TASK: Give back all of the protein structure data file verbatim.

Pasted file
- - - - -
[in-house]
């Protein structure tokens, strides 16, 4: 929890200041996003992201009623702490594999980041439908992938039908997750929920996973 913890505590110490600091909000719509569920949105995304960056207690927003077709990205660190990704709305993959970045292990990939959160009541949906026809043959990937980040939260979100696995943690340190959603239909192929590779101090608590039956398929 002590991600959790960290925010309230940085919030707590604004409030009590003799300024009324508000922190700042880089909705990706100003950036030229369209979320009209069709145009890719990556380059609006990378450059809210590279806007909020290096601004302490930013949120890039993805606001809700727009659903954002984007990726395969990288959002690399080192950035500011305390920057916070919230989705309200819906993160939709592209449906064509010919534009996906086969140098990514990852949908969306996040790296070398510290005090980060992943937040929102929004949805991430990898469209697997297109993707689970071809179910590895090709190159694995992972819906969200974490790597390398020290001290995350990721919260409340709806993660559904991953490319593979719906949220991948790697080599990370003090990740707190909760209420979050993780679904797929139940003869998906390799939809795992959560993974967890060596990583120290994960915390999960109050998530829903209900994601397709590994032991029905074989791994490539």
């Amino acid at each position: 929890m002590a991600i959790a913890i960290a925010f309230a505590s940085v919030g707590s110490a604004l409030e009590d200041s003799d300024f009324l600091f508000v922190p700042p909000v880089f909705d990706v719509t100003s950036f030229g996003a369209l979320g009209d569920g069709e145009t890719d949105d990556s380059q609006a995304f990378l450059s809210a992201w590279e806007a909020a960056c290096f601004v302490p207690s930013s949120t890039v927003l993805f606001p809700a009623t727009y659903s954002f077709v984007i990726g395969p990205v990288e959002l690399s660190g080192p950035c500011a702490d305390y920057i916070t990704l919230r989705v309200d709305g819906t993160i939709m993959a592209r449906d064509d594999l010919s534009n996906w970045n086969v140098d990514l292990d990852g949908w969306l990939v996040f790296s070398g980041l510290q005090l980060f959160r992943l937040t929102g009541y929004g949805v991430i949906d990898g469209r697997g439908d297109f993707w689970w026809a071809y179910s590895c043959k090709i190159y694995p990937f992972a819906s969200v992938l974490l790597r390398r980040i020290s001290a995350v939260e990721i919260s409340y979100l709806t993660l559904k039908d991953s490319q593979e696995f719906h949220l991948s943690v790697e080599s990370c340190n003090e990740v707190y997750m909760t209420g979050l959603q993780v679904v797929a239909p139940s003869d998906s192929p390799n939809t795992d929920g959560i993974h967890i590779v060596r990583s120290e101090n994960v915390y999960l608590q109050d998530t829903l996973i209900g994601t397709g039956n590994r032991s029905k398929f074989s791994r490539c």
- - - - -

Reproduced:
[in-house]
């Protein structure tokens, strides 16, 4: 929890200041996003992201009623702490594999980041439908992938039908997750929920996973 913890505590110490600091909000719509569920949105995304960056207690927003077709990205660190990704709305993959970045292990990939959160009541949906026809043959990937980040939260979100696995943690340190959603239909192929590779101090608590039956398929 002590991600959790960290925010309230940085919030707590604004409030009590003799300024009324508000922190700042880089909705990706100003950036030229369209979320009209069709145009890719990556380059609006990378450059809210590279806007909020290096601004302490930013949120890039993805606001809700727009659903954002984007990726395969990288959002690399080192950035500011305390920057916070919230989705309200819906993160939709592209449906064509010919534009996906086969140098990514990852949908969306996040790296070398510290005090980060992943937040929102929004949805991430990898469209697997297109993707689970071809179910590895090709190159694995992972819906969200974490790597390398020290001290995350990721919260409340709806993660559904991953490319593979719906949220991948790697080599990370003090990740707190909760209420979050993780679904797929139940003869998906390799939809795992959560993974967890060596990583120290994960915390999960109050998530829903209900994601397709590994032991029905074989791994490539």
């Amino acid at each position: 929890m002590a991600i959790a913890i960290a925010f309230a505590s940085v919030g707590s110490a604004l409030e009590d200041s003799d300024f009324l600091f508000v922190p700042p909000v880089f909705d990706v719509t100003s950036f030229g996003a369209l979320g009209d569920g069709e145009t890719d949105d990556s380059q609006a995304f990378l450059s809210a992201w590279e806007a909020a960056c290096f601004v302490p207690s930013s949120t890039v927003l993805f606001p809700a009623t727009y659903s954002f077709v984007i990726g395969p990205v990288e959002l690399s660190g080192p950035c500011a702490d305390y920057i916070t990704l919230r989705v309200d709305g819906t993160i939709m993959a592209r449906d064509d594999l010919s534009n996906w970045n086969v140098d990514l292990d990852g949908w969306l990939v996040f790296s070398g980041l510290q005090l980060f959160r992943l937040t929102g009541y929004g949805v991430i949906d990898g469209r697997g439908d297109f993707w689970w026809a071809y179910s590895c043959k090709i190159y694995p990937f992972a819906s969200v992938l974490l790597r390398r980040i020290s001290a995350v939260e990721i919260s409340y979100l709806t993660l559904k039908d991953s490319q593979e696995f719906h949220l991948s943690v790697e080599s990370c340190n003090e990740v707190y997750m909760t209420g979050l959603q993780v679904v797929a239909p139940s003869d998906s192929p390799n939809t795992d929920g959560i993974h967890i590779v060596r990583s120290e101090n994960v915390y999960l608590q109050d998530t829903l996973i209900g994601t397709g039956n590994r032991s029905k398929f074989s791994r490539c």